“Excess returns”: UBP alternatives group targets Covid-hit credit with new distressed fund
Seizing on the assortment of opportunities arising from the ongoing coronavirus crisis, Union Bancaire Privée (UBP) has unveiled a new credit-focused strategy which taps into stressed and distressed situations within mid-market US and European corporate credit, collateralised loan obligations and segments of the European commercial real estate sector.
The fund, named UBP Distressed Opportunity, is led by Kier Boley (pictured), CIO and co-head of UBP’s Alternative Investment Solutions group based in London and Geneva, which constructs portfolios and investment vehicles in hedge fund strategies and alternative assets for a range of institutional and private investors.
The new strategy, which had its first close earlier this month and is scheduled for a final close later in March, aims to raise between USD200-300 million in assets, which Boley says reflects the size of the emerging opportunity set in the fund’s target investment universe.
“We’re really aiming for that middle-market, the mid-cap opportunities, in distressed investing; companies usually with EBITDA of between USD10 million and USD75 million per annum,” explains Boley, an investor into distressed asset opportunities for more than 25 years.
Dealing in distress
Having begun his investment career in 1994 at City of London Holdings and Investments, initially focusing on emerging markets, Boley later spent 20 years at GAM Investments between 2000 and 2020, where he was head of alternative investment solutions and, from 2018, head of its private client & charities team.
Speaking to Hedgeweek, he describes how the various emerging market crises across Asia, Russia and Mexico in the late 1990s, along with the early 2000s dot.com crash and the 2008 global financial crisis, helped shape his trading philosophy and approach to investment management over the course of his 25-year-career.
“These were classic distressed conditions where, if you applied a contrarian approach, then once you came to a turning point in the fortunes of that country, or that market, you would get a very strong four-year recovery stage.
“You could generate excess returns which were often uncorrelated to wider emerging markets,” he recalls.
“Having got quite comfortable investing within that sort of volatility range in terms of expected loss versus potential annualised return over the upside, I then moved into the alternatives space at the start of 2000, and went straight into the TMT bubble bursting in the early 2000s.”
From those tumultuous events, Boley formulated a series of guidelines which mapped out a broader thematic approach towards distressed investing.
“We applied that same rule book in the 2008 and 2009 crash. Then, when I joined UBP at the beginning of last year, we very quickly had the crisis generated by coronavirus,” he says of the origins of the new strategy.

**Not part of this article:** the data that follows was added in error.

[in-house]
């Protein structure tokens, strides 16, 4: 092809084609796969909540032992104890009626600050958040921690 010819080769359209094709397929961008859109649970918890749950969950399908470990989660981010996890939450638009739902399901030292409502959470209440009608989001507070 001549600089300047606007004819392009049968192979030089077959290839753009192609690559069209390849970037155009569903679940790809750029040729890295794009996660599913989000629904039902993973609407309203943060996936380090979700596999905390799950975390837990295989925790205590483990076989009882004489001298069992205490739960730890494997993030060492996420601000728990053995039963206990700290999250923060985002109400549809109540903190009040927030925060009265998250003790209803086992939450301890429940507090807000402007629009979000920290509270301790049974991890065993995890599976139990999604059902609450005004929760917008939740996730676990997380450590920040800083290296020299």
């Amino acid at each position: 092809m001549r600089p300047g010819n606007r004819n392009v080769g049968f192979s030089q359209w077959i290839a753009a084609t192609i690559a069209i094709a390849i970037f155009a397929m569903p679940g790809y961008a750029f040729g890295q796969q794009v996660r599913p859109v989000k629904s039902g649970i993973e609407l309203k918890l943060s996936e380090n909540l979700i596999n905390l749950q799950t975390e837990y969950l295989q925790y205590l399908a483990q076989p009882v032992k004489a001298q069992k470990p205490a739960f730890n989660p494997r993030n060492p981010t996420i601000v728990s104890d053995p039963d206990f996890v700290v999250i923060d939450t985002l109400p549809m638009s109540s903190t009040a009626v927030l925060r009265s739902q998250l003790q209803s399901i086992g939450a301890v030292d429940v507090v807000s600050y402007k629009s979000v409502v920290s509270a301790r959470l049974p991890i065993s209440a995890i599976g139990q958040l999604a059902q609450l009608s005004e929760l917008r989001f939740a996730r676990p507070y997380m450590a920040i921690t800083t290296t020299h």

“By April, we were starting to see those same types of characteristics within certain sectors and certain asset markets, which again provide those opportunities sets for distressed investing.”
Amid the Covid fallout, UBP began to delve into assets hit hard by the pandemic, and which potentially could offer double-digit returns in distressed situations. The fund soon zeroed in on corporate credits spanning the retail, travel, and discretionary consumer sectors, as well as select pockets of commercial real estate, Boley explains.
“It’s quite focused in probably four to five sectors of the economy. But within each industry we’re focused on, there’s actually this large bifurcation between the large cap, investment-grade companies and middle-market, mid-cap names,” he says.
While the larger names that are able to access government support have withstood pressures and avoided distress, many mid-cap players within the same industries have found the past year particularly challenging, especially those which have sizeable debt-to-equity ratios and face capital restructuring.
“Those are the ones we’re looking at, which we find much more interesting,” Boley says of the strategy’s investment scope. “It’s here where you can find attractive credits, which are still providing a good yield and will actually be very attractive names as and when they come out of some form of restructuring.”
In the aftermath of the market turbulence, institutional investors such as pension funds and insurance companies are now looking to increase their exposures to distressed assets generally “quite significantly”, he adds, driven partly as a result of lower return expectations from their fixed income and credit portfolios.
As the economic shock of the Covid-19 pandemic unfolded and the distressed sectors were identified, the next stage of the investment approach was to track the wide universe of hedge funds and investment managers within each sub-strategy, with a view to assembling a select group of external investment managers to run the fund’s underlying strategies.